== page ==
In today’s edition of Squirrel News, we’re talking about how a rural Chilean community is harvesting half a million liters of water from the air per year, the continuing phaseout of coal across the US, and Colombia’s innovative method to help premature infants bond with their mothers.
Chile communities defy Atacama desert expansion with fog nets
The nets are able to harvest approximately 500,000 liters of water annually, helping locals revive the mountain region’s vegetation and adapt to drought.
Source: Monga Bay
Number of coal-fired power plants plummets in the US
The US energy sector’s dramatic pivot away from the CO2-heavy fossil fuel is happening faster than predicted – and isn’t showing any signs of slowing down.
Venues are harnessing body heat to create clean energy
By sustainably capturing energy released from dance floors, clubbers and gig-goers are sustainably powering a growing number of nightclubs and concert venues.
Detroit university develops program to help dropouts finish what they started
Wayne State University’s new initiative offers former students the opportunity to re-enroll and have forgiven some of their student debt.
Source: Metro Times
Teens can now proactively block their nude images from social media
With teen sextortion cases on the rise, Take It Down allows minors to report and remove non-consensual content before it’s circulated online.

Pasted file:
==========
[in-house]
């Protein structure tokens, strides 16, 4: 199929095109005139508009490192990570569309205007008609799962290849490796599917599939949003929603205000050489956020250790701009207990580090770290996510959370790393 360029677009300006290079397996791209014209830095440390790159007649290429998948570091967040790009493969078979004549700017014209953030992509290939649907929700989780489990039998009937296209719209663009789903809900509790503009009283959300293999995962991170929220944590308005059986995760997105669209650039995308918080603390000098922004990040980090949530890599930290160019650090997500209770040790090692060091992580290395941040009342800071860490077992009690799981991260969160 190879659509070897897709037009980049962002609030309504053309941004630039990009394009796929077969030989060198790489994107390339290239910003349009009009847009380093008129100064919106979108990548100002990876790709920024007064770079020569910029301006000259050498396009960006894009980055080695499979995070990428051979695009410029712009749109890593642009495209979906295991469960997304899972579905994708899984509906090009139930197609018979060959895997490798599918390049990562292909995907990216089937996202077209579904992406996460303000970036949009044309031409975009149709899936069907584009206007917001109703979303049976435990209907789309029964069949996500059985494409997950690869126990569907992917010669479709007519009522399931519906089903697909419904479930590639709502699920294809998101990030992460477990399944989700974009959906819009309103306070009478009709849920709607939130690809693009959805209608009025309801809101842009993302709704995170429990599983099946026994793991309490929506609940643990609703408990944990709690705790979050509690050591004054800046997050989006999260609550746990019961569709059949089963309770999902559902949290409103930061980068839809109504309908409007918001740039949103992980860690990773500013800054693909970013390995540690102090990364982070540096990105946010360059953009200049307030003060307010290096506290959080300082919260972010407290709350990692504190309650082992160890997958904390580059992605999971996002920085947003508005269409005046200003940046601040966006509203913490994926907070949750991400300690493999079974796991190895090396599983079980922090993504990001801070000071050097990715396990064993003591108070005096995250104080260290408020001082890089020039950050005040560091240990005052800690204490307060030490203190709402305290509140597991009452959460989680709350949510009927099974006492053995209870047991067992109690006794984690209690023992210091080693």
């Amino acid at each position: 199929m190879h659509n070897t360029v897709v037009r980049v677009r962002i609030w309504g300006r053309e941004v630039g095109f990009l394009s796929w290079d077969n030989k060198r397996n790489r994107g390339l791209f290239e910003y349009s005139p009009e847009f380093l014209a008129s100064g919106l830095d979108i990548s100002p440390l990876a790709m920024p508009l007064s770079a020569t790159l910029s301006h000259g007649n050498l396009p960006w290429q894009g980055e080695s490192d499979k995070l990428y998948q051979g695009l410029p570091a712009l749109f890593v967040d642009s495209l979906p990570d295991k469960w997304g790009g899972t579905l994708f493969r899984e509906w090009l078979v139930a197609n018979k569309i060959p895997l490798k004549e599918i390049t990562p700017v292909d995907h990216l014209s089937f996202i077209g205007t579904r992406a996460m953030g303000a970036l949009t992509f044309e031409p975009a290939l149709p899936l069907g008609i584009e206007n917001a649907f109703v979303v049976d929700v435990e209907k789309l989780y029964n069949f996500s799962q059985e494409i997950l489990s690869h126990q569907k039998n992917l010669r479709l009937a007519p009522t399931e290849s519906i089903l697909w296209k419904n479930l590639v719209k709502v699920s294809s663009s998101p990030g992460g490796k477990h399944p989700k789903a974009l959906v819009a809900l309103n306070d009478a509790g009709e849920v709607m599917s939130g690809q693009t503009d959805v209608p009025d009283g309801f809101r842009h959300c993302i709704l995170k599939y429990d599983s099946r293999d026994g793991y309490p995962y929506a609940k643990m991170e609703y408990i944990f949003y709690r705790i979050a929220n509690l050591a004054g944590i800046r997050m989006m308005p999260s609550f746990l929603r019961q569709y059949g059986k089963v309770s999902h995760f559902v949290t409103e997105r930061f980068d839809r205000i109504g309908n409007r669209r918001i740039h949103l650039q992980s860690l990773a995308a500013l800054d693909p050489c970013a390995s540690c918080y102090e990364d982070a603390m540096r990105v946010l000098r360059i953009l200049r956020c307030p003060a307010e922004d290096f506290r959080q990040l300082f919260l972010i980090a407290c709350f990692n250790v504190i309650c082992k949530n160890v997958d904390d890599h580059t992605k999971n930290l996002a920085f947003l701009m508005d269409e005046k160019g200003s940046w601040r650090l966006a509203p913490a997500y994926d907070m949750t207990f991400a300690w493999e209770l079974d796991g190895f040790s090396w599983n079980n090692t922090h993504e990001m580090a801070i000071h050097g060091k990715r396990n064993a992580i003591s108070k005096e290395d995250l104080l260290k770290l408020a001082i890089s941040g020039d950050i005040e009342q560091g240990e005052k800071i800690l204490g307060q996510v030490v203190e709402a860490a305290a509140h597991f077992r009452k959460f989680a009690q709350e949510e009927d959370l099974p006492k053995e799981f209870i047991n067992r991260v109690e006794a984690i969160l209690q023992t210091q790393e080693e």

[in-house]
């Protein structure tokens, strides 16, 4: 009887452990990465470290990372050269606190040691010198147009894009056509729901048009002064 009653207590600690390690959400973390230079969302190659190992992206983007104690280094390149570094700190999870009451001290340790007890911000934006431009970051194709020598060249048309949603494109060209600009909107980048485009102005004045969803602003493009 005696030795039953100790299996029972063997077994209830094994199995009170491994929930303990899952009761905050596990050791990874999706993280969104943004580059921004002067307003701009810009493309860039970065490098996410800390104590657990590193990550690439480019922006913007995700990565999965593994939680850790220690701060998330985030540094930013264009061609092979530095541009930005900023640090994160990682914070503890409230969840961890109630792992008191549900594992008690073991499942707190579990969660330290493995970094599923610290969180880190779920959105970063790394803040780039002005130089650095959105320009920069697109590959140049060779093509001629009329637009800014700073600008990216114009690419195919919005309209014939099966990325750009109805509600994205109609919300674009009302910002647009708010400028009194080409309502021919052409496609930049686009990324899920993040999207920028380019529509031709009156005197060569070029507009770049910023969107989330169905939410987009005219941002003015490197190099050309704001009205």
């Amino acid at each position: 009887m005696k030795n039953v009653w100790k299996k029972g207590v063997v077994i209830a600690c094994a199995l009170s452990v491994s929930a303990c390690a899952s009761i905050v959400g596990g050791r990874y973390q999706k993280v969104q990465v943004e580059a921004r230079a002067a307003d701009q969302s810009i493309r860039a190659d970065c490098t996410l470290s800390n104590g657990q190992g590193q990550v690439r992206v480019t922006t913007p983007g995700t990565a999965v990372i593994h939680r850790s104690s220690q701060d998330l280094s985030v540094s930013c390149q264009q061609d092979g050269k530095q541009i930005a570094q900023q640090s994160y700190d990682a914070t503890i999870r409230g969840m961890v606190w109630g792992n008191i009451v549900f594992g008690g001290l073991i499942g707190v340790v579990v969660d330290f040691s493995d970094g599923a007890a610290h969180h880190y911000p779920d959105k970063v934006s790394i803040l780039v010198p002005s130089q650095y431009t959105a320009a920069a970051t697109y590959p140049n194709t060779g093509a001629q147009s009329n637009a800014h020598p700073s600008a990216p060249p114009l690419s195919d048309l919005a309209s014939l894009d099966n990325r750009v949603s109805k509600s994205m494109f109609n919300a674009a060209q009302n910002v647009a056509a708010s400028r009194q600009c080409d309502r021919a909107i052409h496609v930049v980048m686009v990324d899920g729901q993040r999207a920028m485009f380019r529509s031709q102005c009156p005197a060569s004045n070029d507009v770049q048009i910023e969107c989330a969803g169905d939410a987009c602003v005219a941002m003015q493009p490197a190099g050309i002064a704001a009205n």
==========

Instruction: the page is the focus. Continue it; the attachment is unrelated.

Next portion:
Plastic wet wipes on track to be banned in England
The move comes as part of a series of measures designed to tackle water pollution in a country where no river or waterway is considered clean.
Source: BBC News
Germany launches €49 universal public transport ticket
Whilst easing the cost of living and helping Germany hit its climate targets, the initiative also hopes to encourage people to make the switch away from cars.
Source: Deutsche Welle
Baltimore introduces focused deterrence approach instead of police intervention
The city’s solutions-oriented Group Violence Reduction Strategy offers support to potential shooters and victims in lieu of law enforcement.
Source: AP News
Novel restoration project brings oyster population back from the brink
New research suggests that 3 million new oysters are living along Brisbane’s coastline, thanks to a volunteer-led artificial reef project.
GPS collars are giving Sumatra’s last wild elephants a fighting chance
The surveillance tech is helping to prevent violent incidents between elephants and humans – with not a single clash recorded over the past year.
Source: Rest Of World
Skin-to-skin ‘kangaroo’ care is saving Colombia’s premature babies
Instead of lying in an incubator, babies are wrapped tightly against their mother’s skin – reducing pressure on overcrowded units and helping infants thrive.
Source: BBC News
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